KU women’s basketball coach Brandon Schneider announces hiring of 2 new assistants
Kansas women’s basketball coach Brandon Schneider announced three staffing changes on Monday, including the promotion of Terry Nooner to associate head coach.
Schneider also announced the hiring of assistant coaches Karyla Middlebrook and Morgan Paige, who were brought in to replace former KU assistants Jhasmin Player and Damitria Buchanan.
“As we knew he would, Terry has quickly made a positive impact in every phase of our program,” Schneider said in a news release. “He instantly connected with our players, they all respect him tremendously and soak up all that he has to teach them. He truly loves Kansas and is so proud to be a Jayhawk. I’m excited to announce his promotion.”
A former KU walk-on under Roy Williams, Nooner is entering his second year on Schneider’s staff. He returned to KU prior to last season after a stint at Texas.
He worked primarily with KU’s bigs and helped lead Katrine Jessen and Ioanna Chatzileonti to solid seasons.
“I am truly honored and humbled that coach Brandon has entrusted me with this position,” Nooner said in the release. “I am eager to continue working on the vision that he has for making KU women’s basketball a championship program.”
Buchanan moved on to Auburn after six years with the KU program. Player was hired as an assistant coach at SMU, where she can be closer to family after the recent passing of her mother.
Both outgoing assistants left KU with positive words about their time with the program and Schneider’s vision for Kansas women’s basketball.
“I am very grateful for the time I was able to spend at Kansas,” Player said in a news release announcing the departures. “I had a great time with Coach Schneider and learned a great deal from him these past two years. We were not just coworkers, we are now family. I feel like the way he handled the women’s basketball program through COVID and social injustices was miraculous. I can never thank him enough for the opportunity he gave me to coach and recruit on the biggest, brightest stage.”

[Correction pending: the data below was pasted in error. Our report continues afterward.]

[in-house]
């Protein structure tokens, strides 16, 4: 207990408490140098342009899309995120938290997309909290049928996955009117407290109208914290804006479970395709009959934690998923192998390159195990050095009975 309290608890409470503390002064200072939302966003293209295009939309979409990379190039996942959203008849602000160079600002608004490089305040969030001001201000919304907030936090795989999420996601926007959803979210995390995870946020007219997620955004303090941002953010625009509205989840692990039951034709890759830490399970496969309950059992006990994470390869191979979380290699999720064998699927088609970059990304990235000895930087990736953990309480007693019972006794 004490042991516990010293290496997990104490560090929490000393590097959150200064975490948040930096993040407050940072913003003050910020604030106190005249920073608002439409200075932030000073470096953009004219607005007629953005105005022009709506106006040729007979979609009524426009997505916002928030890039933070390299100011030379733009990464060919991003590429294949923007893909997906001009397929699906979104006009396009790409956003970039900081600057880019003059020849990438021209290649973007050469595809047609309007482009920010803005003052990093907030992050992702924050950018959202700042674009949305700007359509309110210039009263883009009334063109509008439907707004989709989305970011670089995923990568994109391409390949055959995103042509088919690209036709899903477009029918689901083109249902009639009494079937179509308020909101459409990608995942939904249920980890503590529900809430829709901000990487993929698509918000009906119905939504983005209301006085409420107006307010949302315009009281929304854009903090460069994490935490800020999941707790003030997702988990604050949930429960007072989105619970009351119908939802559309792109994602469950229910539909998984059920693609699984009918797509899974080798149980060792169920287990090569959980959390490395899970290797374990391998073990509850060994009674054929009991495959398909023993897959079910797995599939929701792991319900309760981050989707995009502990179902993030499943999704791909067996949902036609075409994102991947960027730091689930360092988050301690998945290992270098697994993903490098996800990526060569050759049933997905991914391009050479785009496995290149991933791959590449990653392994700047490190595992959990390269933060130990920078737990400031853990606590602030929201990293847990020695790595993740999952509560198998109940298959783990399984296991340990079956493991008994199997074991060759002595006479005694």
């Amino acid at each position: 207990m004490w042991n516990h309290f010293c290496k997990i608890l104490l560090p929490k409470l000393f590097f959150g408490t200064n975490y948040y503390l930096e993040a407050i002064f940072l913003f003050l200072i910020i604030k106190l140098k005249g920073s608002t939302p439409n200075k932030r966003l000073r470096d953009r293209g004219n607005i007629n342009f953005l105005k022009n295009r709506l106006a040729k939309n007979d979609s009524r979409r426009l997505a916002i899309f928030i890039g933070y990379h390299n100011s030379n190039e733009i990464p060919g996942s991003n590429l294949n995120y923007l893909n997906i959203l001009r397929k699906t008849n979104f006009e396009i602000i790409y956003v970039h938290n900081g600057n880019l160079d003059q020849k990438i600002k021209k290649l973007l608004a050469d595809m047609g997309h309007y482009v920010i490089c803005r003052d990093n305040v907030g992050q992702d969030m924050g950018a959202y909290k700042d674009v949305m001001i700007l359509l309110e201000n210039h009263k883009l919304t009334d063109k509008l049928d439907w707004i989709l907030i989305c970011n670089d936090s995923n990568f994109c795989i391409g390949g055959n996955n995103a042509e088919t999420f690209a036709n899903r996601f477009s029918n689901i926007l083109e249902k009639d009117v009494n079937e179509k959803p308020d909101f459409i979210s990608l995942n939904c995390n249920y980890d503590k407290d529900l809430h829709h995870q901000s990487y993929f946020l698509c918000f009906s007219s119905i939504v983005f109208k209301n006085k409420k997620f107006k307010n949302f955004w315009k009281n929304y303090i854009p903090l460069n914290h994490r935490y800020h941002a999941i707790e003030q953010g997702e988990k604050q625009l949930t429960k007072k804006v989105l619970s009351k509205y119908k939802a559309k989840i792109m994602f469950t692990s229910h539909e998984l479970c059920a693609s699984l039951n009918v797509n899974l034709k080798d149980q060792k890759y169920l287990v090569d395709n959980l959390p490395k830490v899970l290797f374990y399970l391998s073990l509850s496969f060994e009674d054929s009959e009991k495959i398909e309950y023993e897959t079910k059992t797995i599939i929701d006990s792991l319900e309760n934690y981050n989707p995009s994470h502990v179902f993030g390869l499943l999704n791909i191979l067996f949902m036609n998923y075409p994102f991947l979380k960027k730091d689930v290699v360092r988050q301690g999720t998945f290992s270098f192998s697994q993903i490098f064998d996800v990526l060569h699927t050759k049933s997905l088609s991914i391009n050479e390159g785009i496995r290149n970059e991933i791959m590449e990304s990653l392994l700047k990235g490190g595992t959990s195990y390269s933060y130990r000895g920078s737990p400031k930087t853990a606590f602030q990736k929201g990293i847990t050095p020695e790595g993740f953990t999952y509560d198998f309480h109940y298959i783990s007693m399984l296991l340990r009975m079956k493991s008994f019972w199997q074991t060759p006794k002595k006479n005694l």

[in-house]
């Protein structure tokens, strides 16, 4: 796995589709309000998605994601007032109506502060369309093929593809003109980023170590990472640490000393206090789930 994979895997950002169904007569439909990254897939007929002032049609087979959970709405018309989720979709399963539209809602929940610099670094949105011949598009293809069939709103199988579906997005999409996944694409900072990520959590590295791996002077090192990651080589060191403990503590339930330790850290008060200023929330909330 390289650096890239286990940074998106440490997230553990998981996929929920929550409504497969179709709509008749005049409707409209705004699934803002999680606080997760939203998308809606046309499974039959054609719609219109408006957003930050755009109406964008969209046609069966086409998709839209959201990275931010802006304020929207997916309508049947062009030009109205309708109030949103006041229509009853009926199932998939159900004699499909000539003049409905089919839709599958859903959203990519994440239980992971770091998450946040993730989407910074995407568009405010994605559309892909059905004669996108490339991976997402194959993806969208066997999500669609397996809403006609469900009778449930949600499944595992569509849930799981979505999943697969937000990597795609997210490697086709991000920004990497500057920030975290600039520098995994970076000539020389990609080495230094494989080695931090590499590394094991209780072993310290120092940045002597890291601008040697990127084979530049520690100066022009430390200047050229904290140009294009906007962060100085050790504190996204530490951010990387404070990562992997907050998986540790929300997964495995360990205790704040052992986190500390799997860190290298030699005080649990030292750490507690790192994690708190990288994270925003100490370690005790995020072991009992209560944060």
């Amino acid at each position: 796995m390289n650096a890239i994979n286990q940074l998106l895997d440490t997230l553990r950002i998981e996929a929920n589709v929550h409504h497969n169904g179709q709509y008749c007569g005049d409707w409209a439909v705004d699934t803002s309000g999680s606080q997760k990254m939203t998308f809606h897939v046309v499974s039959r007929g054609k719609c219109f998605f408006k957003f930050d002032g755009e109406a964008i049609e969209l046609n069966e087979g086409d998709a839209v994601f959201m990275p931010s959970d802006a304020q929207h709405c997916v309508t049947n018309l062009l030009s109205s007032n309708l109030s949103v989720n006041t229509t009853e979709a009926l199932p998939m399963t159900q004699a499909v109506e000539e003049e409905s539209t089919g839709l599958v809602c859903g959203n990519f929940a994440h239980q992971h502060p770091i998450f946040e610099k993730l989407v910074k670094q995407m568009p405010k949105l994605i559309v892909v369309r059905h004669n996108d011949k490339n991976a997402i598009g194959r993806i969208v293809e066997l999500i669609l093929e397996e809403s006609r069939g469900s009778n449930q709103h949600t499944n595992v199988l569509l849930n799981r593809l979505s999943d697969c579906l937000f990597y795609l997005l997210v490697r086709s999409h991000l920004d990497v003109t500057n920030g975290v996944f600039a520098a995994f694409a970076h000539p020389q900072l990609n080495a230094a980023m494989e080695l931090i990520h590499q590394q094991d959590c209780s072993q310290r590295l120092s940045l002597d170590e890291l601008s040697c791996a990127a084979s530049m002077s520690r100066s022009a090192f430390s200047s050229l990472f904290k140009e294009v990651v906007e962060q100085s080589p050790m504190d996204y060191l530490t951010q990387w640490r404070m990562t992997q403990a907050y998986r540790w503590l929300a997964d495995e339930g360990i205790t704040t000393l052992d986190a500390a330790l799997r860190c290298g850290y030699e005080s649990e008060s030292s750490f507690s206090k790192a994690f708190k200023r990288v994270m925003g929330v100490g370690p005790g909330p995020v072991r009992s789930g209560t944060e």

Added Buchanan: “These past six years have been a huge blessing in my life. The University of Kansas has made me who I am today and I am thankful for the opportunity to coach in the mecca of college basketball.”
Their replacements both have coached at other programs prior to Kansas.
Middlebrook comes to KU from Grand Canyon University, where she served as an assistant coach for the 2020-21 season. Prior to GCU, she was an assistant at Evansville.
“Karyla is from a basketball family and was a really good player competing in both the SEC and Big 12 conferences,” Schneider said. “She loves to help players develop and improve their games (and) has very strong recruiting ties locally and throughout the Midwest.”
Paige joins the staff as an assistant and recruiting coordinator. She previously held the same role at North Dakota State, where she began in 2016-17 after serving as a graduate assistant at Iowa State.
“Morgan is a coach’s kid, grew up in the gym, was an All-Big Ten player at Wisconsin, and spent time in Europe playing professionally,” Schneider said. “She is terrific on the court and has strong Midwest recruiting contacts and connections.
“Morgan and Karyla will make a big impact on the environment of our program,” he added. “Their positive energy and enthusiasm are infectious and our players are really going to enjoy working with and learning from them both. They will be outstanding mentors for our young women.”
The 2021-22 season will be Schneider’s seventh season in charge of the KU program. He was hired from Stephen F. Austin prior to the 2015-16 season and has led the Jayhawks to a record of 57-98 (14-94 in Big 12 play) during his first six seasons in charge.
During the pandemic-shortened 2020-21 season, Schneider led the Jayhawks to a record of 7-18 (3-15 in Big 12 play) while working through postponements and rescheduled games related to the COVID-19 pandemic.
Schneider owns a career record of 458-236, which includes a 306-72 record in 12 seasons at Emporia State and a 95-66 mark at Stephen F. Austin.